Group that battled Boystown's OUT Hotel goes broke, ends organization

Thu. February 27, 2014 9:06 AM by Andy Ambrosius

belmont harbor neighbors reject out hotel in july 2013

photo credit // andy ambrosius

Legal issues and dwindling memberships are to blame for the end of the 40-year-old group.

Chicago, IL - The neighborhood organization that shut down the proposed "straight friendly" OUT Chicago Hotel in Boystown is dissolving, with the group's president blaming costly legal fees and dwindling membership for its decline.

The volunteer board of Belmont Harbor Neighbors voted to officially end the 40-year-old Lakeview non-profit last week, with the board's president Doug Ochab partially blaming legal issues with the controversial OUT hotel, DNAInfo Chicago reports. Other group members noted the decision was about finances in general, with membership declining.

The legal fees Ochab is referring to surrounded a highly publicized neighborhood battle with the proposed Boystown hotel at 3343 N. Halsted St. last summer, ending in July with a unanimous vote by group leaders to not support $30 million development.

Rifts in the organization appeared to begin last summer, when the BHN board clashed with Lakeview business owners and employees over plans for the Out Hotel Chicago, reporter Serena Dai writes.

BHN was forced to hire legal counsel after a Boystown business owner threatened to take the organization to the Illinois attorney general if Ochab and his wife didn't step down from the board, claiming the two violated state non-profit laws by only allowing those who lived in a certain proximity to the proposal to vote and ignoring area business owners who were in favor of the hotel.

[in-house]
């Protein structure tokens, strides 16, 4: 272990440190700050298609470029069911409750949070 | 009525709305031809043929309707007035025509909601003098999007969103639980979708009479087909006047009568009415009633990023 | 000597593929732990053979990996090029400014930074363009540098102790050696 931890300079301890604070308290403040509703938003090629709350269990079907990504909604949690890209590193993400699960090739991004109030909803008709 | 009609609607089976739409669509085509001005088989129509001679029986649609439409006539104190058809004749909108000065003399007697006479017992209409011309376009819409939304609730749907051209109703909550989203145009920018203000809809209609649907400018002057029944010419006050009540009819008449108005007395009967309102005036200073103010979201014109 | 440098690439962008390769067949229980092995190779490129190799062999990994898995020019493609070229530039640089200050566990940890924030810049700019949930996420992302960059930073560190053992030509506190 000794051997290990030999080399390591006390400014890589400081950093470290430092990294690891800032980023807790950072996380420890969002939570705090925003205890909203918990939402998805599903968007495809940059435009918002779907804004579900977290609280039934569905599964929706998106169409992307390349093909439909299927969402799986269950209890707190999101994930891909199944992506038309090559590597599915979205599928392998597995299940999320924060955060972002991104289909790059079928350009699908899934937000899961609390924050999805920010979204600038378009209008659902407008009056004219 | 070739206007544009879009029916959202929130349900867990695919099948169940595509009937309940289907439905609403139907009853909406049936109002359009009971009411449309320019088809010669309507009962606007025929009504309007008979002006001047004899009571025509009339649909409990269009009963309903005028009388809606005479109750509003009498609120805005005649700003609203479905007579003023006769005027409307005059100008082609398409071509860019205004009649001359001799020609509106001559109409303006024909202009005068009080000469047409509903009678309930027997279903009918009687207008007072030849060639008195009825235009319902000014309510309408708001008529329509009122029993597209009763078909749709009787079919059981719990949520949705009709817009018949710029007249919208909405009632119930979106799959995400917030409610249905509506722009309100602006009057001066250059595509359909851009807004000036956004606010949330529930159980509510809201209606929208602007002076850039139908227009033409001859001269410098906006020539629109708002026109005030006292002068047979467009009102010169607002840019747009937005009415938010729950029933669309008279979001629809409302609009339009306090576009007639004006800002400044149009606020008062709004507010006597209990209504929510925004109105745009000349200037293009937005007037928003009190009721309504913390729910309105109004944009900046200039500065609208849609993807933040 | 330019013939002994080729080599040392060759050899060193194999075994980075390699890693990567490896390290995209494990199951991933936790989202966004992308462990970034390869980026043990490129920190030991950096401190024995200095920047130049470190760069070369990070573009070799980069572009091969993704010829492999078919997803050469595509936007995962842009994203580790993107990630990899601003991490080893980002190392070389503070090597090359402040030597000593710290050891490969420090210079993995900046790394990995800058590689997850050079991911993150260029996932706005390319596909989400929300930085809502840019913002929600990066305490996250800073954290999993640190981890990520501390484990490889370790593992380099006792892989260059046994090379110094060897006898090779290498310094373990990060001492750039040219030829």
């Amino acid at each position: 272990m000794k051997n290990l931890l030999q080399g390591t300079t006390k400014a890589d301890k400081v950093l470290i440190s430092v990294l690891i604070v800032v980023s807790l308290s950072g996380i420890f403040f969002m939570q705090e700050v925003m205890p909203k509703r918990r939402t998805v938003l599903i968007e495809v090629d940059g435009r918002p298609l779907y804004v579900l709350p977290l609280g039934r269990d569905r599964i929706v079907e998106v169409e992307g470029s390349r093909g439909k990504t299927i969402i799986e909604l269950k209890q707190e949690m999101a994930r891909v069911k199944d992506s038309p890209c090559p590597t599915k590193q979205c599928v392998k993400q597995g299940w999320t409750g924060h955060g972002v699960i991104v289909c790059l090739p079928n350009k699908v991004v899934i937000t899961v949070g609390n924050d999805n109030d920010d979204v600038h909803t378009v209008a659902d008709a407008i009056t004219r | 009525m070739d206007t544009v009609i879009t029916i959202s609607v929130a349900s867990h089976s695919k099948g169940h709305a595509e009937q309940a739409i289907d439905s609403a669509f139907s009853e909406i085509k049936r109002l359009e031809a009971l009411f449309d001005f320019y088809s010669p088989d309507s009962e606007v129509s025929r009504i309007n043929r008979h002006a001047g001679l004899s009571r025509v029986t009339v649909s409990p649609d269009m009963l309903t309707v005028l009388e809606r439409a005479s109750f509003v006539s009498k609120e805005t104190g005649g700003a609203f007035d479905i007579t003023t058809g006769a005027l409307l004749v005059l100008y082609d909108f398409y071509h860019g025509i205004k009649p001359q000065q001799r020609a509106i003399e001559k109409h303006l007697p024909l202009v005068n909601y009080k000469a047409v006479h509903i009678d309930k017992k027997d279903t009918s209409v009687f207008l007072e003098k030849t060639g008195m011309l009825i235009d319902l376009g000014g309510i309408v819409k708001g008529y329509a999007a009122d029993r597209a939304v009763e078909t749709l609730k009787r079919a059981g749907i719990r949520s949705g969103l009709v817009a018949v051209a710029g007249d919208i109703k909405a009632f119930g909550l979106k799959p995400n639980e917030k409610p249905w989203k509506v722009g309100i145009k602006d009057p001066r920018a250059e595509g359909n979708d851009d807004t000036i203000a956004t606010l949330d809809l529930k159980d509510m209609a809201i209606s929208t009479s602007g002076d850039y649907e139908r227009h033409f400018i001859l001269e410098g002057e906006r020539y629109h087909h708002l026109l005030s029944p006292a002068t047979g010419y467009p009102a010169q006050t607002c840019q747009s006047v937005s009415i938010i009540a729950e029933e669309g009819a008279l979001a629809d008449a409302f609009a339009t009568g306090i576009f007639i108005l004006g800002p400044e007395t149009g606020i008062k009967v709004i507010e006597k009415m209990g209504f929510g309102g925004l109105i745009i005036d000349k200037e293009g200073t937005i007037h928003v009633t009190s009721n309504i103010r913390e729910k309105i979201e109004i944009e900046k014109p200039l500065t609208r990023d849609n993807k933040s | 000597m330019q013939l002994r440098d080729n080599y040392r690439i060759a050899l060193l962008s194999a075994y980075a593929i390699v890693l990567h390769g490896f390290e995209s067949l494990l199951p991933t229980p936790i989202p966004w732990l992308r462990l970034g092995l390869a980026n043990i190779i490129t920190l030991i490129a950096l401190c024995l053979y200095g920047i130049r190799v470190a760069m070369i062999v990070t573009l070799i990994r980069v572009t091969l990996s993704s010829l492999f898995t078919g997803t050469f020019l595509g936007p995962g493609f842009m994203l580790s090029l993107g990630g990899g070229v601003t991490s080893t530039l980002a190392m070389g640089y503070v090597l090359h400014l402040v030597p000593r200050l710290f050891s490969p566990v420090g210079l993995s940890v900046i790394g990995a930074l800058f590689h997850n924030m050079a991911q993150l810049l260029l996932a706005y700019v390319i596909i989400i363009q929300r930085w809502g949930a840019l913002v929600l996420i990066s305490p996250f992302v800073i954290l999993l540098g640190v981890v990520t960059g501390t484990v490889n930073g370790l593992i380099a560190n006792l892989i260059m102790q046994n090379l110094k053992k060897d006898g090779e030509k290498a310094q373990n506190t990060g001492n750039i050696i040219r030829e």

The group's unanimous vote was followed by Ald. Tom Tunney (44th) rejecting the most recent design proposal by the hotel's backers, Parkview Developers. By that point, the development already received support from Northalsted Business AllianceLakeview Chamber of Commerce and the Triangle Neighbors Association.

Parkview Developers' Ian Reisner, however, still has hope for the major project in Lakeview, telling ChicagoPride.com after Tunney's rejection that he still plans to move forward with the project.

"It's back to the drawing board," Reisner said. "We're looking at ways to re-slice and dice it to address [Tunney's] immediate concerns about the Cantilever approach to design as well as the material selection... to be more community oriented."

Reisner could not immediately be reached for comment about what BHN's dissolution would mean for the hotel's progress.

The new designs will are expected to address the height issue, which has been a constant change in the re-designs: the most recent shows eight floors with the top set back from the street, while the original proposal had 12.

In response to Tunney's suggestion of relocating, Reisner points out that he's rejected this several times in the past, having already contacted the viable spaces on Halsted and finding that the space above Minibar is the only location that fits his needs.

A boutique hotel, he said in an email statement to ChicagoPride.com, usually needs a strong bar business to work, but Boystown doesn't need any more bars. By strategically locating above Minibar and next to Sidetrack, Reisner said he won't need to compete in the already competitive and saturated market.
 

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